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Killer NICs Comes to Laptops for Latency Freaks

Bigfoot Networks, the technology company behind the Killer line of networking products for online games, today introduced its new Killer Wireless-N family of high-performance Wi-Fi adapters for laptops.

"Popular online applications like gaming, Voice over IP (VoIP) and HD video are some of the most sensitive to latency and packet loss over Wi-Fi connections," said Bigfoot Networks CEO Michael Howse. "With our innovative networking technology and advanced 802.11n hardware, Killer Wireless-N adapters not only accelerate performance for online games, they also reduce stuttering, excessive buffering and other annoyances in video chat and on-demand entertainment services. You can watch Internet TV, listen to streaming music or play a first-person shooter while downloading a huge e-mail attachment, and not miss a thing. It's a powerful new online experience for notebook users."

Killer Wireless-N adapters support IEEE 802.11a/b/g/n standards, operate on 2.4 GHz and 5GHz frequency bands and come in a half-size mini-PCIe form factor. Killer Wireless-N 1103 and 1102 adapters deliver data rates of up to 450 Mbps and 300 Mbps, respectively, using range-enhanced 802.11n.

Like the desktop parts, the Killer NIC for notebooks also come with software that adapts to flows of data from different applications. Advanced Stream Detect technology automatically classifies and prioritizes latency-sensitive network traffic for online games, HD video and high-quality audio, providing better control and fewer interruptions. Teamed with Bigfoot Networks' Visual Bandwidth Control technology, it enables users to view and control network traffic for each.

While such a technology is overkill for the casual user, those who specifically seek out the top-end gaming laptops won't mind having one of these built into their systems.

Marcus Yam
Marcus Yam served as Tom's Hardware News Director during 2008-2014. He entered tech media in the late 90s and fondly remembers the days when an overclocked Celeron 300A and Voodoo2 SLI comprised a gaming rig with the ultimate street cred.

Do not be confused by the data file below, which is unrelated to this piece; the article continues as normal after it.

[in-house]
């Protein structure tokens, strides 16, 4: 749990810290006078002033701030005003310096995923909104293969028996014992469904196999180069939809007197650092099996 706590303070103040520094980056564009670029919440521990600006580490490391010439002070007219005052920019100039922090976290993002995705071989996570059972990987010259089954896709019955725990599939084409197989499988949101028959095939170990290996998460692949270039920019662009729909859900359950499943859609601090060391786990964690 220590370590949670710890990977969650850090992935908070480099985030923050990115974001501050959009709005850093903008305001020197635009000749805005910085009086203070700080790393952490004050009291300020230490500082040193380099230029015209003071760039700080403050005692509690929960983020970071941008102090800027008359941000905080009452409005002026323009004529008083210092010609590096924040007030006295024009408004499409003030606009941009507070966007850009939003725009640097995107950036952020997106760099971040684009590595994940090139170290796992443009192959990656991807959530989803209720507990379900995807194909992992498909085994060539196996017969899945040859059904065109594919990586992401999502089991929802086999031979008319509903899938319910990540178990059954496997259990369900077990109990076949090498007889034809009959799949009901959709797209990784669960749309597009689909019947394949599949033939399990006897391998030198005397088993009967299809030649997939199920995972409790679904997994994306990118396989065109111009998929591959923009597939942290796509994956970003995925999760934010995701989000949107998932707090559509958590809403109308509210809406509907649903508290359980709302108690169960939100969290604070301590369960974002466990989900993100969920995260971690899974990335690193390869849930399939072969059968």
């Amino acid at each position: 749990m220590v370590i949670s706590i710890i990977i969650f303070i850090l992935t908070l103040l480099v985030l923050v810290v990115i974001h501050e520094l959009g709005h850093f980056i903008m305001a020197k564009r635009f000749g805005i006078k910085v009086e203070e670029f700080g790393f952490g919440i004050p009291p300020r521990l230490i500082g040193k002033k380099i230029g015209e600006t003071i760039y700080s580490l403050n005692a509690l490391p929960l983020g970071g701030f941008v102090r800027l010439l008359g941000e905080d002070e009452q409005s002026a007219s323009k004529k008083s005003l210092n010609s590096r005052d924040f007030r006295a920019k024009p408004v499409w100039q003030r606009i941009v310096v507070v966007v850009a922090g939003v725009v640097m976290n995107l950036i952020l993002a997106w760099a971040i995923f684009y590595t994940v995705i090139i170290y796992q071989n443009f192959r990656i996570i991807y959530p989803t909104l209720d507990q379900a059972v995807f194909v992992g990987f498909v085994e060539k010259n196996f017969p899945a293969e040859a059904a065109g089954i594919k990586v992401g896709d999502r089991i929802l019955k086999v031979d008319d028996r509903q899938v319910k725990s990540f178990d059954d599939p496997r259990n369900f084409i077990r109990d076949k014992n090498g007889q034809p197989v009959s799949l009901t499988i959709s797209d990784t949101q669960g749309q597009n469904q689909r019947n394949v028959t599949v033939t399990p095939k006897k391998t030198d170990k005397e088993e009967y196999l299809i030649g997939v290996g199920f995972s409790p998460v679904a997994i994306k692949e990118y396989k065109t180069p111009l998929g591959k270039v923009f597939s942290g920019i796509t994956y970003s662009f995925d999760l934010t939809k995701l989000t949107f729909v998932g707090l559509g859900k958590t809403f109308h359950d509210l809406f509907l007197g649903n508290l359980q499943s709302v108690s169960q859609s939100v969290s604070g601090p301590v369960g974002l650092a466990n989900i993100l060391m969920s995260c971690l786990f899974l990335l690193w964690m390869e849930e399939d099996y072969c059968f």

• g00fysmiley
    how is thie company still in buisness >_<

    ok its wireless n ... its fast but its not going to be any faster than most other wireless n card out thats of course basing it on comparing this to howthier network cards for pcs perform beacuse if bigfoot cards don't perform much if any better than the standard rj45 inbedded on your mobo ... and yet they still sell to people who "demand the best" (aka people with more money than sense)

    i can see getting one of thier card for my pc in only one scenario given 2 criteria... 1 my onboard port dies for some reason, and its cheaper than a wireless card

    but yea count me on the not wasting a dime on a useless "upgrade" sure to cost a good bit more on an already expensive laptop when the performance gains will almost certainly not be there
    Reply
  • amstech
    Marketing scam.
    Onboard Nics are as fast if not faster then anything this company offers.
    There are plenty of suckers out there though, they will probably still sell.
    Reply
  • Given that Bigfoot is still in business, I guess PT Barnum was right: there really IS a sucker born every minute, and apparently they're buying NICs with snake oil!
    Reply
  • Typhoidmary
    If you listen closely, you can hear the sound of idiots being fleeced after being told that they *need* this. The money you would spend would be so much better used to get a SSD, go to a nice dinner, detail the car... and on and on.
    Reply
  • lamorpa
    g00fysmileyhow is thie...
    yea migt wanto, prof reedyr comm.ents befor sub mit tham;
    Reply
  • Spanky Deluxe
    Fools and their money...
    Reply
  • back_by_demand
    I have just installed a CAT6 wired gigabit network all round the house.

    LAN party anyone?
    Reply
  • Travis Beane
    I can upload and download files on my desktop over wired, while streaming Netflix over wireless through a wall with absolutely no problem at all.
    These things won't help my ping at all either. My ping is because of my ISP, not my network equipment.
    Invest ~$150 into a NIC, or invest $150 into a highend router? I settled for the router with no second though.

    On a low budget build, these make absolutely no sense at all. On a high budget build, between multiple GPU's, sound card etc., do you have the room to put a killer NIC in without killing airflow to something important?
    Reply
  • LuckyDucky7
    Does it include the features of the 2100? If so, it might be worth the investment for desktop replacement machines, but if it isn't running a dedicated network processor on the side to download stuff like the 2100 does, it's not worth it.
    Reply
  • xyriin
    If you care about a 10-20ms latency improvement you buy, otherwise you don't. It is just another higher end product like SSDs, the latest video card, or the latest CPU. If you can afford the other high end components the chump change on a performance NIC is nothing.
    Reply